The Many Uses of Coke in Addition to Drinking It-Truth! & Fiction!
Summary of eRumor:
There are several versions of emails circulating on the Internet about Coca-Cola. Some criticize it from a nutritional and health standpoint. Others, such as the one below, depict it as a kind of cleaning fluid that people drink as a beverage. Some versions also contrast that with the suggested health benefits of water.
There is a list of allegations. We’ll try to take them one at a time. Refer to the full version below for the details.
For information on the water portion of any emails that compare Coke versus water, click here
Critics of Coke (and some other soft drinks) say that if the beverages will do corrosive things, why drink them?
Defenders, including the folks at Coca-Cola, say there are many foods that have substances like acids in them such as fruit juices and buttermilk, and that the body seems to handle them just fine. The operative substance is phosphoric acid, which, in pure form, can eat through metal. Edible acids, however, should not be compared with them, according to the defenders.
Here is the list. If you have any of the answers, let us know:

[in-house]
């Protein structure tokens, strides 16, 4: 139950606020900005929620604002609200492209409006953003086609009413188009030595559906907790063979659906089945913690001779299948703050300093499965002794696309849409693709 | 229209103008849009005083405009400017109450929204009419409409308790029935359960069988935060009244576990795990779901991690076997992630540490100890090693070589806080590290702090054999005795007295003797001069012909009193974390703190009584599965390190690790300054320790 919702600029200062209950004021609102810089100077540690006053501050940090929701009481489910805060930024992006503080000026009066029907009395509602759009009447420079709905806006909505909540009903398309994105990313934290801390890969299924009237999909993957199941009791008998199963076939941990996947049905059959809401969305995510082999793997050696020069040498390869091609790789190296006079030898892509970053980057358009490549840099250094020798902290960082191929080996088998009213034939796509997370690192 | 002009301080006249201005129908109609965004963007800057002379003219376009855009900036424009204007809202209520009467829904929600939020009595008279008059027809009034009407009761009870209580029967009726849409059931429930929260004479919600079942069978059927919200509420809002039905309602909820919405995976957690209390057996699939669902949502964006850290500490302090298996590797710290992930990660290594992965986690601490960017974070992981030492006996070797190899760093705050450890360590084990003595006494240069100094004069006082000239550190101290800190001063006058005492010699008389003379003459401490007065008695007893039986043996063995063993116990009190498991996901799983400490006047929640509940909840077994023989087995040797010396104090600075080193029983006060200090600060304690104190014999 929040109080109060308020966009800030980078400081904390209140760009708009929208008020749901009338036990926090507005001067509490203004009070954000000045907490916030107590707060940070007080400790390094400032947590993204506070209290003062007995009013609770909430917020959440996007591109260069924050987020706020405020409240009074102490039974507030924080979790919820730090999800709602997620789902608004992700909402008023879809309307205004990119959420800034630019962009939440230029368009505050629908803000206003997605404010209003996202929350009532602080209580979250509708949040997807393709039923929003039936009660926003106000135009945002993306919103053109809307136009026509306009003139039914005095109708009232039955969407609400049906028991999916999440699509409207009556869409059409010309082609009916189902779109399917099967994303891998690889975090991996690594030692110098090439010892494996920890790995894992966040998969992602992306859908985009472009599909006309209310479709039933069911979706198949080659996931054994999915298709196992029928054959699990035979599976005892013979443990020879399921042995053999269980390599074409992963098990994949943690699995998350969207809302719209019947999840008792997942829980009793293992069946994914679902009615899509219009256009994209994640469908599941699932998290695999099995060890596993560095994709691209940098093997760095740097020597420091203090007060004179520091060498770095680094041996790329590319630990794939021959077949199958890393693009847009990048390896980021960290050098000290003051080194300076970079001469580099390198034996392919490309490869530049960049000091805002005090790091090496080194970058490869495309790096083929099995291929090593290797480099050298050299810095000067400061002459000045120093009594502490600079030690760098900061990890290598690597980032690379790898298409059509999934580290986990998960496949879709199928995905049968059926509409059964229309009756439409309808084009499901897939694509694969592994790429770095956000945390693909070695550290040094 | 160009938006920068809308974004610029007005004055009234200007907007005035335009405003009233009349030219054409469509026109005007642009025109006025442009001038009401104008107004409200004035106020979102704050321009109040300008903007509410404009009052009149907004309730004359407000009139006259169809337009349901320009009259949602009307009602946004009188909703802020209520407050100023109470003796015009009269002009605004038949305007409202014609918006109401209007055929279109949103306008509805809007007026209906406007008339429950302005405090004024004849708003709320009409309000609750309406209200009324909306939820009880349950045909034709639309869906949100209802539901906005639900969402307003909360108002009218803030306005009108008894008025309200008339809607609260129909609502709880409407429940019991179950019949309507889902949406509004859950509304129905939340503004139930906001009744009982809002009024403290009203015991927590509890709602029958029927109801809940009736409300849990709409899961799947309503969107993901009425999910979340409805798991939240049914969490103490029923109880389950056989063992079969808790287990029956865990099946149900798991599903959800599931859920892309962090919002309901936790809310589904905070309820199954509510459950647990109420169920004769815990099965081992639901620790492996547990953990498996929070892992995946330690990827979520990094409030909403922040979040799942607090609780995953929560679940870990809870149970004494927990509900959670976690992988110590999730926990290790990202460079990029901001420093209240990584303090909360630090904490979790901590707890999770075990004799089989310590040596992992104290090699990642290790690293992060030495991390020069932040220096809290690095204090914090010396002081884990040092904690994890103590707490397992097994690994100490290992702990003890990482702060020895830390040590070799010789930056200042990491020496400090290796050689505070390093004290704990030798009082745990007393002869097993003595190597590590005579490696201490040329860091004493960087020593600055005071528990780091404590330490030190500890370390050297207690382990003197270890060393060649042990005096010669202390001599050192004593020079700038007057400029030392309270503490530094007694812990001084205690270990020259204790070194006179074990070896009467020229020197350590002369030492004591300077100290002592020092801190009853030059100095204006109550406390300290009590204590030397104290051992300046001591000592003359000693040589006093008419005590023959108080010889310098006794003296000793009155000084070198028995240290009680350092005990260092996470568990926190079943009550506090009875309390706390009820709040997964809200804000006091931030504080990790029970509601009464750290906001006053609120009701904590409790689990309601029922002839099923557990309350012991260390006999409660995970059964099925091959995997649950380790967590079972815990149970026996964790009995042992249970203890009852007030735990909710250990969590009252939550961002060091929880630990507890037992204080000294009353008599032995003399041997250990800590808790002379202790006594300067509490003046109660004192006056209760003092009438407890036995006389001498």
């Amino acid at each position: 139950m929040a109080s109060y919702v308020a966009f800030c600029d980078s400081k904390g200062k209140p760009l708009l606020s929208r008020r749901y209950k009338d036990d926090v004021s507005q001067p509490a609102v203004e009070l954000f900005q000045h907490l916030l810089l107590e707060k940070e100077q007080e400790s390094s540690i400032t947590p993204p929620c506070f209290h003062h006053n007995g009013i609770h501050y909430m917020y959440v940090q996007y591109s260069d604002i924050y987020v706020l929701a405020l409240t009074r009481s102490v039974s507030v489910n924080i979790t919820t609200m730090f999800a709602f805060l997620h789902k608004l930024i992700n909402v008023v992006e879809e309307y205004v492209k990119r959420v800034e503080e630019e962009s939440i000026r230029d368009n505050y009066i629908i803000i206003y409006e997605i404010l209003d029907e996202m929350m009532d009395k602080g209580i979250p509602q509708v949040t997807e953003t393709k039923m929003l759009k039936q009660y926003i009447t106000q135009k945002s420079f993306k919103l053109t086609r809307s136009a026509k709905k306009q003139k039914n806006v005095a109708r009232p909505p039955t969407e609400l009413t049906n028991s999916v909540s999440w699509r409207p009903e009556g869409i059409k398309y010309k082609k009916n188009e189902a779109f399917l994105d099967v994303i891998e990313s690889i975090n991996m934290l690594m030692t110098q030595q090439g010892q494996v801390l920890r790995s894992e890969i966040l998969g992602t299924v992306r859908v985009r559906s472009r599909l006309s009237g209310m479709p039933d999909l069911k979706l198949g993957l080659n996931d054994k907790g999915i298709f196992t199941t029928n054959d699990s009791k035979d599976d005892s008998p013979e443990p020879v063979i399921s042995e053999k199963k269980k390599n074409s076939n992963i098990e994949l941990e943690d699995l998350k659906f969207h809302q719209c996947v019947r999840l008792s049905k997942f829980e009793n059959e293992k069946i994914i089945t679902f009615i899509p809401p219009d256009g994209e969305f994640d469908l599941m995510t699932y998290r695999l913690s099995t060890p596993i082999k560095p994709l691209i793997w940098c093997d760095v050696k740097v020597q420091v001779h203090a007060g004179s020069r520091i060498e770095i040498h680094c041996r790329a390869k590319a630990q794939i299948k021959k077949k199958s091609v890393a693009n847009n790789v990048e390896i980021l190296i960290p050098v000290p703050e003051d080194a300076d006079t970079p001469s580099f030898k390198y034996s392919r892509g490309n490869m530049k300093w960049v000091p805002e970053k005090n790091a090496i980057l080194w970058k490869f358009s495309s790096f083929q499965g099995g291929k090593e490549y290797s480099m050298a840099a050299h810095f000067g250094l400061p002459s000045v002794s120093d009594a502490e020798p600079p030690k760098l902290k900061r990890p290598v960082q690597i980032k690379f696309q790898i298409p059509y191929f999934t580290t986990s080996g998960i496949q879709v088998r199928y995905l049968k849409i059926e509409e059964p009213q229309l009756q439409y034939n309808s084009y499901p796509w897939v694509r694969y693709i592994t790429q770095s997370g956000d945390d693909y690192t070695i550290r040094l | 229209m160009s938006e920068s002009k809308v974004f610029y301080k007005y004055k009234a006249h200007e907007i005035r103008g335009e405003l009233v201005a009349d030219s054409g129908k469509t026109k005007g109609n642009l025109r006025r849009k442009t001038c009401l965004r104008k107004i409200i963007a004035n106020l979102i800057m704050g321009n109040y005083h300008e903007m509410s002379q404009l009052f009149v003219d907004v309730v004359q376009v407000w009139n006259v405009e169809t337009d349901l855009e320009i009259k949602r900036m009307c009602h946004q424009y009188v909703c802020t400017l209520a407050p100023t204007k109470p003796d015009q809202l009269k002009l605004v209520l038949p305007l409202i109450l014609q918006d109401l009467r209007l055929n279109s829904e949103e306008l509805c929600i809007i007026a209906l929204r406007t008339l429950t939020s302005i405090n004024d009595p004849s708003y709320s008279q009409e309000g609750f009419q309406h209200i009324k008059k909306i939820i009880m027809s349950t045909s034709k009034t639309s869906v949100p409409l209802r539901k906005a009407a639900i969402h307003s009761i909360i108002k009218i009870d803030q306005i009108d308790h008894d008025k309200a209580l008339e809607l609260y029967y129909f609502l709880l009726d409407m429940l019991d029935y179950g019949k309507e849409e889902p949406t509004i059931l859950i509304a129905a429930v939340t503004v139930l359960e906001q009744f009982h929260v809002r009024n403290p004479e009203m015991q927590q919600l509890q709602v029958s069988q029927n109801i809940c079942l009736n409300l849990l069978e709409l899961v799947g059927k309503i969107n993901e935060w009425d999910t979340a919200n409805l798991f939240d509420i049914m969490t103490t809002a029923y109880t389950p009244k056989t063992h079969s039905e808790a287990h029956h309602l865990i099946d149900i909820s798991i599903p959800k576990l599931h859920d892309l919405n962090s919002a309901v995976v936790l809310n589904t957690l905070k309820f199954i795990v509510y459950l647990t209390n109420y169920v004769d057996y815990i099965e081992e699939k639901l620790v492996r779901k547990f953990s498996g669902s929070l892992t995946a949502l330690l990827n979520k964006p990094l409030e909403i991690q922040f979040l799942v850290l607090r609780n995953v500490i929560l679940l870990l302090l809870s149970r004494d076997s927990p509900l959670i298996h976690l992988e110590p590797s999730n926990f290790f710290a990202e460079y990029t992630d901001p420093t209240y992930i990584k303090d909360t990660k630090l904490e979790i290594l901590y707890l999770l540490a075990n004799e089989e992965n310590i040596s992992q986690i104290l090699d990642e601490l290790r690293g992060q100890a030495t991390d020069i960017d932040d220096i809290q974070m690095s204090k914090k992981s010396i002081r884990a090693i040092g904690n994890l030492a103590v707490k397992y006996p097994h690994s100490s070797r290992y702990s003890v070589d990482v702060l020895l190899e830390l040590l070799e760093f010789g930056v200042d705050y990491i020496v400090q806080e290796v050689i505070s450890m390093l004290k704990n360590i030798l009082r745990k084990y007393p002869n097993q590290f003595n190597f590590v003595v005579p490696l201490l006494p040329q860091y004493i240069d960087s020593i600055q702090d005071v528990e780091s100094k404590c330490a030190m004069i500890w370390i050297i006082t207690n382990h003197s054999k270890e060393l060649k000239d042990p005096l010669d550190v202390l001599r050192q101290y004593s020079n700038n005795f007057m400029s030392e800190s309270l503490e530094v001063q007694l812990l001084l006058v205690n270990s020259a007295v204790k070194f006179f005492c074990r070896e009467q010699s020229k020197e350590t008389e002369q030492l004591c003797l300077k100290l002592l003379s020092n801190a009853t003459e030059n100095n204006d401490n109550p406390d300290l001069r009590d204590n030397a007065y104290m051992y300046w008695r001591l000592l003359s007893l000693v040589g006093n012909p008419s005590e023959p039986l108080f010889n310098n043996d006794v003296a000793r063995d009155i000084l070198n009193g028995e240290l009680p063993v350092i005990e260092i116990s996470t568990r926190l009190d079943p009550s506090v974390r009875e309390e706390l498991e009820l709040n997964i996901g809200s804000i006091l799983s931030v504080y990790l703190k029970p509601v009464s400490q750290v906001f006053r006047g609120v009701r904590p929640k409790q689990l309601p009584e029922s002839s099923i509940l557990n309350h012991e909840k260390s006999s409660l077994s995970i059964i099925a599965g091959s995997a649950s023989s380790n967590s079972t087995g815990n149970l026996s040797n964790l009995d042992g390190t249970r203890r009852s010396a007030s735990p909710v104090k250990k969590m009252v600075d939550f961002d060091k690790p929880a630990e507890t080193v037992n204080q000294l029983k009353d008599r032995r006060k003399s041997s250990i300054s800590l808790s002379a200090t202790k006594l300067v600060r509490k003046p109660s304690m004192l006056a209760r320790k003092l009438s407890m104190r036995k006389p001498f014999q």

1. The highway patrol carrying Coke to clean up blood at car accidents. Unproven! (Help us out) If this is true, we haven’t found it.
2. A t-bone steak will be eaten away by Coke in two days. Unproven! (Help us out)
3. Clean a toilet with Coke. Truth! According to www.howtocleananything.com, the popular household hint guru Mary Ellen says some coke in the toilet for an hour can do the trick.
4. Remove stains from vitreous china. Truth! According to columnist Heloise.
5. Use Coke and a ball of aluminum foil for rust on chrome. Truth! According to Joey Greene’s www.wackyuses.com
6. Clean corrosion from car battery terminals. Truth! This is true of a lot of carbonated beverages.
7. Use a Coke-soaked cloth to loosen a rusted bolt. Truth! According to Mary Ellen.
8. Use a can of Coke in a load of greasy laundry. Truth! According to Mary Ellen.
9. Dissolve a nail in 4 days in Coke. Unproven! (Help us out)
10. Hazardous materials signs are required on trucks carrying Coke concentrate.
TruthOrFiction.com reader Marilyn writes:
“My husband and I drive the big rigs and often carried Pepsi products…and it is true of all soda in the concentrated form…YES we did have to put the hazardous placards up for the load. Also the driver has to have passed the hazardous material test and have that on his CDL’s (Commercial Driver’s License)